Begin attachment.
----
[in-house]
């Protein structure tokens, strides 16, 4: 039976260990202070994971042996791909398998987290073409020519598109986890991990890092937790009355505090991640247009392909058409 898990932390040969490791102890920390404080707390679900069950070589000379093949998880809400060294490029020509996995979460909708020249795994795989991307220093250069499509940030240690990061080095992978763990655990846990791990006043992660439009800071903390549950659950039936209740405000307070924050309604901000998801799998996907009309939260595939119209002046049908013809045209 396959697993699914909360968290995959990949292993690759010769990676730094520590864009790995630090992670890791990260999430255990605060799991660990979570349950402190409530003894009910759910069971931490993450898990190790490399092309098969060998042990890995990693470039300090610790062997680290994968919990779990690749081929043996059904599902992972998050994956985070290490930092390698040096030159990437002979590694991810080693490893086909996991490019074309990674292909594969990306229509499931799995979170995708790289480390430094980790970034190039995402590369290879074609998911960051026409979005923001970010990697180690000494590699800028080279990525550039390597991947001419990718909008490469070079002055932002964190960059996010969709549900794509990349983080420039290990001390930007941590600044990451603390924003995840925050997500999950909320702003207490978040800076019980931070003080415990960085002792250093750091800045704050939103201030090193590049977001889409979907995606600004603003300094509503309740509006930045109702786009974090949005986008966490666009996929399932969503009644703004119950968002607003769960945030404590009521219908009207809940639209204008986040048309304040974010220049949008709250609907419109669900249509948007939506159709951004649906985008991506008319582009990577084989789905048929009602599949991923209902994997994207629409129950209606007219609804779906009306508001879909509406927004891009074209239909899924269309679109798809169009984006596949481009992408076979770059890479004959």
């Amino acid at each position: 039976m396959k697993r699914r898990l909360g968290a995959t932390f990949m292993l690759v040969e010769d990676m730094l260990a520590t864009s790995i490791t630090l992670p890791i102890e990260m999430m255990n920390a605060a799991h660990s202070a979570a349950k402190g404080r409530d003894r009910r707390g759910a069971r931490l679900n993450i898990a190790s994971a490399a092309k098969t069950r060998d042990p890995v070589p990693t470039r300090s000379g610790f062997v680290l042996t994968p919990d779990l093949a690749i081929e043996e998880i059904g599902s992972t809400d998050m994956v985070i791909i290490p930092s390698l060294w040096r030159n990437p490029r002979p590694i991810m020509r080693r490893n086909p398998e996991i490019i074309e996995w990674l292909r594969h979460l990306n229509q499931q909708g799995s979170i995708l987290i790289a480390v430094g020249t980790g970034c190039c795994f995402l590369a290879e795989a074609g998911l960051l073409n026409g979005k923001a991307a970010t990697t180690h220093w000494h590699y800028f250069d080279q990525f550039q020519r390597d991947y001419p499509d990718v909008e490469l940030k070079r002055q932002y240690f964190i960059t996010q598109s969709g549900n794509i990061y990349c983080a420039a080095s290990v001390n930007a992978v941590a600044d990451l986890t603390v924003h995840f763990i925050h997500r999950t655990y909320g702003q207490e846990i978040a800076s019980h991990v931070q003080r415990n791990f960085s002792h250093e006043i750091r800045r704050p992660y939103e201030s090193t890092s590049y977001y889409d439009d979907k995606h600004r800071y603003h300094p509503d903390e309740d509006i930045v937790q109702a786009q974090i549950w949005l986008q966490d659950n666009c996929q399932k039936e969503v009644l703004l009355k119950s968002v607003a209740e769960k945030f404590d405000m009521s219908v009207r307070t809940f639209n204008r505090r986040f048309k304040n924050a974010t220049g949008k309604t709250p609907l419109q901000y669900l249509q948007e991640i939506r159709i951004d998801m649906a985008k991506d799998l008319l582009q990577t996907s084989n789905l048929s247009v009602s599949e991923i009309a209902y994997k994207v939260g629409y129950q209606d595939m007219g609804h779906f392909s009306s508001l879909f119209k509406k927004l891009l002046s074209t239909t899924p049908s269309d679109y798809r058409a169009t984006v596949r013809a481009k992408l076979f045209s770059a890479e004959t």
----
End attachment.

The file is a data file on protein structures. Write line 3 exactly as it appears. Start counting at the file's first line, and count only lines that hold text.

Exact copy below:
């Amino acid at each position: 039976m396959k697993r699914r898990l909360g968290a995959t932390f990949m292993l690759v040969e010769d990676m730094l260990a520590t864009s790995i490791t630090l992670p890791i102890e990260m999430m255990n920390a605060a799991h660990s202070a979570a349950k402190g404080r409530d003894r009910r707390g759910a069971r931490l679900n993450i898990a190790s994971a490399a092309k098969t069950r060998d042990p890995v070589p990693t470039r300090s000379g610790f062997v680290l042996t994968p919990d779990l093949a690749i081929e043996e998880i059904g599902s992972t809400d998050m994956v985070i791909i290490p930092s390698l060294w040096r030159n990437p490029r002979p590694i991810m020509r080693r490893n086909p398998e996991i490019i074309e996995w990674l292909r594969h979460l990306n229509q499931q909708g799995s979170i995708l987290i790289a480390v430094g020249t980790g970034c190039c795994f995402l590369a290879e795989a074609g998911l960051l073409n026409g979005k923001a991307a970010t990697t180690h220093w000494h590699y800028f250069d080279q990525f550039q020519r390597d991947y001419p499509d990718v909008e490469l940030k070079r002055q932002y240690f964190i960059t996010q598109s969709g549900n794509i990061y990349c983080a420039a080095s290990v001390n930007a992978v941590a600044d990451l986890t603390v924003h995840f763990i925050h997500r999950t655990y909320g702003q207490e846990i978040a800076s019980h991990v931070q003080r415990n791990f960085s002792h250093e006043i750091r800045r704050p992660y939103e201030s090193t890092s590049y977001y889409d439009d979907k995606h600004r800071y603003h300094p509503d903390e309740d509006i930045v937790q109702a786009q974090i549950w949005l986008q966490d659950n666009c996929q399932k039936e969503v009644l703004l009355k119950s968002v607003a209740e769960k945030f404590d405000m009521s219908v009207r307070t809940f639209n204008r505090r986040f048309k304040n924050a974010t220049g949008k309604t709250p609907l419109q901000y669900l249509q948007e991640i939506r159709i951004d998801m649906a985008k991506d799998l008319l582009q990577t996907s084989n789905l048929s247009v009602s599949e991923i009309a209902y994997k994207v939260g629409y129950q209606d595939m007219g609804h779906f392909s009306s508001l879909f119209k509406k927004l891009l002046s074209t239909t899924p049908s269309d679109y798809r058409a169009t984006v596949r013809a481009k992408l076979f045209s770059a890479e004959t």